There is something amazing about the opportunity for educators to collaborate, to design and then to test, to take time for careful, considered observation and data collection, and then time to reflect on their learning.  If only there were more opportunities like this one, for educators to come together to make sure that students have optimal learning experiences…how would that change our world?

Weekly Photo Challenge: Culture

Here’s the week 8 Weekly Photo Challenge prompt for the NWP iAnthology!  (Here are weeks 123456, and 7 if you want to look back.)

If we’re lucky, there are places in our communities where cultural experiences take place.  That word culture has lots of different meanings depending on your frame of reference.  But commonly, culture has to do with access to music, art, and other learning opportunities.

In San Diego we are lucky to have Balboa Park, a beautiful urban park right in the downtown area.  It has many museums, our world famous zoo, a botanical garden and lily pond, international houses, a theatre, an organ pavilion, gardens, a world class restaurant, lots and lots of walking and hiking trails and so much more.  It was the site of the Panama-California Exposition in 1915, and is about to celebrate its centennial anniversary.

balboa park fountain

This iconic fountain is a favorite place for people to meet, to relax, to cool off, to people watch, and to enjoy the outdoors.  Even on a rainy day like today (hooray for rain!), you can sense the beauty and specialness of this place.  And for me Balboa Park is a cultural experience–whether I am exploring the museums or simply people watching, this is a place where culture is alive and well.

So this week’s photo challenge is to share a photo that represents culture to you. What image stirs up a cultural experience or helps you explore your own culture?  Share a photo (or several) that pictures culture in some way.  Post either the photo alone or along with writing inspired by the photo.  I also invite you to use others’ photos as inspiration for your own writing and photography.  I often use another photographer’s image as “mentor text” for my own photography, trying to capture some element in my own way.

I like to share my images and writing on social media…and I invite you to share yours widely too. (You might consider Twitter, Instagram, Facebook, Google+) Use the hashtag #culture and include @nwpianthology to make it easy for us to find and enjoy.  You can find me on Twitter and Instagram @kd0602.  I’d love to follow you if you share your handle.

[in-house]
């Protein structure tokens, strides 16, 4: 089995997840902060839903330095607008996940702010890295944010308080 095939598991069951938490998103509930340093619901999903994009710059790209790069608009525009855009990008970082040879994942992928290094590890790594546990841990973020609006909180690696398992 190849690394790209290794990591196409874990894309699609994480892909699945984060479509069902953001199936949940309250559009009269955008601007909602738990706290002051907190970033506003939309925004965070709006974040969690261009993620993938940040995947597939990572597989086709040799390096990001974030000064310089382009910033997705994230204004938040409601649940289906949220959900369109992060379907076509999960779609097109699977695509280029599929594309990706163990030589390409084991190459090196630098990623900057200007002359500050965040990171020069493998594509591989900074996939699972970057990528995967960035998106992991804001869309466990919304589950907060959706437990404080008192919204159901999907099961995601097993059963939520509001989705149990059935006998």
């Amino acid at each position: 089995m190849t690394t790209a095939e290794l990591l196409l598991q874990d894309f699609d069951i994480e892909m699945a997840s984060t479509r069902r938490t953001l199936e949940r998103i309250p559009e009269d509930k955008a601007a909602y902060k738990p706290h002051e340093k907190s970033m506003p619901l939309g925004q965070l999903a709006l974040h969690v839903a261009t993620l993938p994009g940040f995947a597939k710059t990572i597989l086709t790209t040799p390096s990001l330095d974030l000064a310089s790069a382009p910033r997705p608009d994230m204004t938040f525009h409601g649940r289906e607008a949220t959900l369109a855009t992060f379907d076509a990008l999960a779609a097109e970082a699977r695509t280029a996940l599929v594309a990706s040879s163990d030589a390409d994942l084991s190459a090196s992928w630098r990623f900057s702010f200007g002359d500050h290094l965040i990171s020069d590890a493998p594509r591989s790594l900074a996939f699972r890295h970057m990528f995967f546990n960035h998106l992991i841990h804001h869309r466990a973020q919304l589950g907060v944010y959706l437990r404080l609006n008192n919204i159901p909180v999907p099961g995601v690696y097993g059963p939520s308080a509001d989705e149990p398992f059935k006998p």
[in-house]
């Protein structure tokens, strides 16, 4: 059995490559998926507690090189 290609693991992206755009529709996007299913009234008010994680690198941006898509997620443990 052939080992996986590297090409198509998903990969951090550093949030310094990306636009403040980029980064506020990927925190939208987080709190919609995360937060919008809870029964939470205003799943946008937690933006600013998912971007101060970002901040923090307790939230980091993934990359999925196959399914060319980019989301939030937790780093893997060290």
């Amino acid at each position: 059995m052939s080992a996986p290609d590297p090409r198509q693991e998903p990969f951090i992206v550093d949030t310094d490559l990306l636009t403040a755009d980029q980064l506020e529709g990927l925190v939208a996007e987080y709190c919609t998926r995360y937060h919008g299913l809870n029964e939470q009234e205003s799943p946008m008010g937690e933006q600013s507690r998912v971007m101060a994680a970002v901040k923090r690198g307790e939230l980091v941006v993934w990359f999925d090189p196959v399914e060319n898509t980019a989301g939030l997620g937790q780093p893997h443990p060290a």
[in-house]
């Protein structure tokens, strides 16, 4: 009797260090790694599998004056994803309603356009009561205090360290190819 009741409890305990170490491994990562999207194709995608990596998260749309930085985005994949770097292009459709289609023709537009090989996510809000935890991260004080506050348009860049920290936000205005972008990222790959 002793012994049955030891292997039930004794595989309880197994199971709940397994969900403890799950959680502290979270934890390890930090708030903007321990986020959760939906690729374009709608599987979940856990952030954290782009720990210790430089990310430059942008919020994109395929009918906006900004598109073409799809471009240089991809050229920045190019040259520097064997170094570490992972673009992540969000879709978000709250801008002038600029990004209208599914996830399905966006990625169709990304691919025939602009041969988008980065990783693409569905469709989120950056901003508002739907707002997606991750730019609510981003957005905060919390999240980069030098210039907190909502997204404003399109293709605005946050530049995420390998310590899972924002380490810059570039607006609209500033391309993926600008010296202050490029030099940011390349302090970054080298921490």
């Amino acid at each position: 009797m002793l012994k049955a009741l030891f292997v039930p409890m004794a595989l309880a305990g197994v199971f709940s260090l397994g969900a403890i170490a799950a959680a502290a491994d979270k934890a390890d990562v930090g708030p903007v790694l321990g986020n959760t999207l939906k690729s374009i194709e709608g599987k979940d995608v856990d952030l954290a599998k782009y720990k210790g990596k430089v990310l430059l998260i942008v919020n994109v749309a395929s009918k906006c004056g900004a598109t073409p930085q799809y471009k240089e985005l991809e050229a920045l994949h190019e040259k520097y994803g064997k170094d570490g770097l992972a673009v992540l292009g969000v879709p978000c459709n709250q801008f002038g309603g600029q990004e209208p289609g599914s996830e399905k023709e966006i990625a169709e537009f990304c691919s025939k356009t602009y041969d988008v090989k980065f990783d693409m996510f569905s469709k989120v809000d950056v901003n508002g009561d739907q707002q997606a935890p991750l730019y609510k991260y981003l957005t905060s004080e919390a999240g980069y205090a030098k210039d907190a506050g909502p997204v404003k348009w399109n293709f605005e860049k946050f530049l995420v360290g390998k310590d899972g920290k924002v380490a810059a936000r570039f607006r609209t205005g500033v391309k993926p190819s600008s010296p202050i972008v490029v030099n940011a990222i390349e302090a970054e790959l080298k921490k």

You can also share your photos and writing by linking to this blog post or sharing in the comment section below.  I am excited to see how you represent culture through your lens!

Weekly Photo Challenge: STEM

Here’s the week 7 Weekly Photo Challenge prompt for the NWP iAnthology!  (Here are weeks 12345, and 6 if you want to look back.)

Probably because I have been busily writing a grant this week for state funding for our writing project site, all the current educational buzz words are bouncing around my brain.  One that has been getting lots of play lately is the acronym, STEM (Science, Technology, Engineering, and Math).

So that has me thinking, what does STEM look like in my photographs?  Today I happened to attend a technology event at the new public library in downtown San Diego called Innovation Day.  The goal was to bring technology leaders of all sorts (from superintendents to ed tech and IT folks to classroom teachers) together to examine some products from vendors and to hear some short presentations about the use of a variety of technological tools.  Walking around the beautiful new library building was a treat in itself, featuring breathtaking views of the city and the bay and some unique architectural features.  This fits the “E” in STEM for me (could probably include some “M” too!)

SD library dome

The beach seems to fit every photo category for me.  This pairing of seashells shows symmetry and the fibonacci sequence.  We don’t always think about math when we look at seashells…but they are perfect examples of those mathematical concepts I just mentioned. Do you know which is which?

photo-97